BOUNDED NATURE is a photographic series and installation that investigates the dialectic and tension between the natural and the man-made in urban environments; how nature is contained, pruned, and rendered “invisible”. Nature becomes dis-“figured” through de-centering, which is both a commentary and metaphor for urban dwellers’ ritualized and cultivated unconscious of their impacts on the larger environment in their everyday actions.

Urban photography has created a pervasive trope of the city to the extent we learn not to “see” nature in depictions of urban settings; our gaze cultivated instead towards the geometry and lines of the man-made. On the other hand, landscape photography (whether the unspoiled vistas of Ansel Adams, or the degraded beauty of Edward Burtynsky) have favoured exotic and far-flung locales that further distance the urban dweller in appreciating their intricate relation to the larger environment.

In hybridizing tropes of landscape and urban photography to focus on the dis-“figured” nature, BOUNDED NATURE attempts to center the relationship of the natural in the urban environment by the intimacy of the subject matter, and in shifting the discourse of weeds/decay to a symbol of optimism and struggle. The use of false-color infrared imagery renders the typically “invisible”/”ignored” nature in those settings to the foreground; and represents a new way of seeing the everyday and our relationship to the environment.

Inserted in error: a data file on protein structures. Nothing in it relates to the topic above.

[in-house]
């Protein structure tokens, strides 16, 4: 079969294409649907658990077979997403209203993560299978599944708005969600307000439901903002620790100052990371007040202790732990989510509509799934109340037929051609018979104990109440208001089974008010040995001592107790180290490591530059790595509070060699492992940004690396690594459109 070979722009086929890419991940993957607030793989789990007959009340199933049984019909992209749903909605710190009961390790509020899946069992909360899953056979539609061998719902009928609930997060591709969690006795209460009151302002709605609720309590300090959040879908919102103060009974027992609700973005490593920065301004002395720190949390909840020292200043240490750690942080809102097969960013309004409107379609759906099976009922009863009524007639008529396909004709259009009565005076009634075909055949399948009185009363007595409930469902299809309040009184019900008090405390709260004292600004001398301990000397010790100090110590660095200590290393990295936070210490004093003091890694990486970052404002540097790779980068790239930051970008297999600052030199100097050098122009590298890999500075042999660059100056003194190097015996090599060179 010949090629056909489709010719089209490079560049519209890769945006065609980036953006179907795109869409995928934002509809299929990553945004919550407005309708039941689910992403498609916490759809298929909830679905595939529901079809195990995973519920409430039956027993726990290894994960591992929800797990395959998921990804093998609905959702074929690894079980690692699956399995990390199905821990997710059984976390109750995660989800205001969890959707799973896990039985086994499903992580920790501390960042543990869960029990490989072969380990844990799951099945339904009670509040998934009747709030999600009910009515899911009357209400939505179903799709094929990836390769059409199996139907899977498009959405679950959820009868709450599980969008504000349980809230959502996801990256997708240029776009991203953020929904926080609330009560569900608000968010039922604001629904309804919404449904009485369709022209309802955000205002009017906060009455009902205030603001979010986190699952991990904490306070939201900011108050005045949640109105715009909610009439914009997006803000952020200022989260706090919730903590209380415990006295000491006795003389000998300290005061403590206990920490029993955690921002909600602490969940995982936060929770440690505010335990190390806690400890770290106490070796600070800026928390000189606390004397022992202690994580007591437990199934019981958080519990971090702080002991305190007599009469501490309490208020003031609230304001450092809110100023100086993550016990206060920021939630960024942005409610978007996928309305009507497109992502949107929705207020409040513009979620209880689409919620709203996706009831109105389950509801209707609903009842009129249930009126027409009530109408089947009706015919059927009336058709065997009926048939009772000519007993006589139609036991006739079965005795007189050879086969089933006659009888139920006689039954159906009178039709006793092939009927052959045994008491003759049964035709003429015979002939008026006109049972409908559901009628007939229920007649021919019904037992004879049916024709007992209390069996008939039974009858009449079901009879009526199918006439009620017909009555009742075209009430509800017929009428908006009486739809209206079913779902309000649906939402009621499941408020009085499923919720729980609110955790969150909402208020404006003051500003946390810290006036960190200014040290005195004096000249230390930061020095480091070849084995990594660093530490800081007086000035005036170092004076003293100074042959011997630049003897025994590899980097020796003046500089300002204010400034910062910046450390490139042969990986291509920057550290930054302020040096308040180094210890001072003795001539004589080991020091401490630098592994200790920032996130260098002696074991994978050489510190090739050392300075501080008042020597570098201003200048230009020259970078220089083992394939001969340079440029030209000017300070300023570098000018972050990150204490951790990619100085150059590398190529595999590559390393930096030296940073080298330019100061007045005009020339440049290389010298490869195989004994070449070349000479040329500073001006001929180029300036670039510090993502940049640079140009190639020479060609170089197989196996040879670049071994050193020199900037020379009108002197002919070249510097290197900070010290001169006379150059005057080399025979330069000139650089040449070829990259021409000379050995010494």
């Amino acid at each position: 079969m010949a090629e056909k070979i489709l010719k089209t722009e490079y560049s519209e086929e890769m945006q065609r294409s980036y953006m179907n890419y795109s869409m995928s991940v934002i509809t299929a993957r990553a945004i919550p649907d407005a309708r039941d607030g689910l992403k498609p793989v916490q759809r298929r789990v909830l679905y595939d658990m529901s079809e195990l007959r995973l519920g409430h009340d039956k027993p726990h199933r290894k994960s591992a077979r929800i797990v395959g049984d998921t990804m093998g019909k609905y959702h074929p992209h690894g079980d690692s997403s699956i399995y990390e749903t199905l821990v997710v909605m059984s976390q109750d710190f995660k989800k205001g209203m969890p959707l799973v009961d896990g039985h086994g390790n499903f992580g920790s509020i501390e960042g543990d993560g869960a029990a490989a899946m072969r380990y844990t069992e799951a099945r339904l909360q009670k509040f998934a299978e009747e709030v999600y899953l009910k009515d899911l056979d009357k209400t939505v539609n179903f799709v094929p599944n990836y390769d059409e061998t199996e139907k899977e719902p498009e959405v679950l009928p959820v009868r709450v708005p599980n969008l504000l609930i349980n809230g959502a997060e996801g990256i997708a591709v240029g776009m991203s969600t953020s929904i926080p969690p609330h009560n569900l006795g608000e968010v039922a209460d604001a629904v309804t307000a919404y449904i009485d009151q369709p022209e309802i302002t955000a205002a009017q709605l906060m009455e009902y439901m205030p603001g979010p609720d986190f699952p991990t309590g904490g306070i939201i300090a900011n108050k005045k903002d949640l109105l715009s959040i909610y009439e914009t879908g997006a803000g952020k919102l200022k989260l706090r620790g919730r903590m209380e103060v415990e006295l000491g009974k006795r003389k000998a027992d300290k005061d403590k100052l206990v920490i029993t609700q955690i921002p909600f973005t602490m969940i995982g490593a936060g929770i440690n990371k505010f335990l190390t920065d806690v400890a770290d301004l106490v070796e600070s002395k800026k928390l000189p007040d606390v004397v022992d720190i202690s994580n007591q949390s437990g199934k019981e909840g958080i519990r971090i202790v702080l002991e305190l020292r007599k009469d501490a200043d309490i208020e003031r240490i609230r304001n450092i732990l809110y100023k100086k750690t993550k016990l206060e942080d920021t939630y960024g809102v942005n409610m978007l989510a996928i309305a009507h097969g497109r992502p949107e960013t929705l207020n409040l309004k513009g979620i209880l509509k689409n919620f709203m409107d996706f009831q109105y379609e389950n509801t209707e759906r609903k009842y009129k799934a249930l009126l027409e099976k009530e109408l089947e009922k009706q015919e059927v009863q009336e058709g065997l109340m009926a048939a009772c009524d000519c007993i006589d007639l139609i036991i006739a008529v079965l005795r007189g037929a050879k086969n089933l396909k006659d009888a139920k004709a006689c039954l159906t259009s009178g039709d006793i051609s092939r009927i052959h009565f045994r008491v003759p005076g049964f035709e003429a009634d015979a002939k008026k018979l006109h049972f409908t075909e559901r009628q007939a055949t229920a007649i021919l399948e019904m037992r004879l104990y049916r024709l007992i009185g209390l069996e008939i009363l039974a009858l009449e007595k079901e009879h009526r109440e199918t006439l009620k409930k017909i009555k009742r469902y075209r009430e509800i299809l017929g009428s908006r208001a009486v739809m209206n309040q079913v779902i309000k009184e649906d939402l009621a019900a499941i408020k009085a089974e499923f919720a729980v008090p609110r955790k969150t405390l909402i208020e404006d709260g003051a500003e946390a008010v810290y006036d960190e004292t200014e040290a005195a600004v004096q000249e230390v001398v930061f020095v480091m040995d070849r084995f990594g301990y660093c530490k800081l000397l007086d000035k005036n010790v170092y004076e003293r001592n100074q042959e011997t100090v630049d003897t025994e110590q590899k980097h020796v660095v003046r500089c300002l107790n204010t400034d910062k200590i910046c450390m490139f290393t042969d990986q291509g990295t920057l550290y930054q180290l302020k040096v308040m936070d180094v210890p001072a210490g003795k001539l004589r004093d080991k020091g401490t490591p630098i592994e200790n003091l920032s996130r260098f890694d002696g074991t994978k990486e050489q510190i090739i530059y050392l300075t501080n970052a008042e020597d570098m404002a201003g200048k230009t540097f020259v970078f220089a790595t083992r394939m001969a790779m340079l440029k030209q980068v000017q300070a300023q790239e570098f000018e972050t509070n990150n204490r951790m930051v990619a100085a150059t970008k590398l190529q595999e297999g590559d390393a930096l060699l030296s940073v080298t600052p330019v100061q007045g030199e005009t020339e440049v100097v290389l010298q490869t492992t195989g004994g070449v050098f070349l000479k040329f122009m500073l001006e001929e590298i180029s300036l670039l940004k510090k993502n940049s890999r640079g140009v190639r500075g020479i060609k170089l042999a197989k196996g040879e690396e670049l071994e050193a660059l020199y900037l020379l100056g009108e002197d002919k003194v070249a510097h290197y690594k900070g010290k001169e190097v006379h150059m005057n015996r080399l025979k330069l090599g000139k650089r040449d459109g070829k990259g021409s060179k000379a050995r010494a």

Conceived & Photographed by: STEPHEN CHEN | Completed: 04/13

[ Exhibit Website ] [ LandEscape Art Review ]

dissonance productions
Started by trans-discplinary art-ivist Stephen Chen to consolidate his recent work; as well as facilitate collaboration with others. Stephen’s oeuvre is often allegorical as well as simultaneously deconstruct and hybridize the very forms he works in. Disdaining academic and esoteric expressions, as well as institutional conventions and practices, Stephen explores complex ideas and issues immanent in his works through experiments in form and technique.

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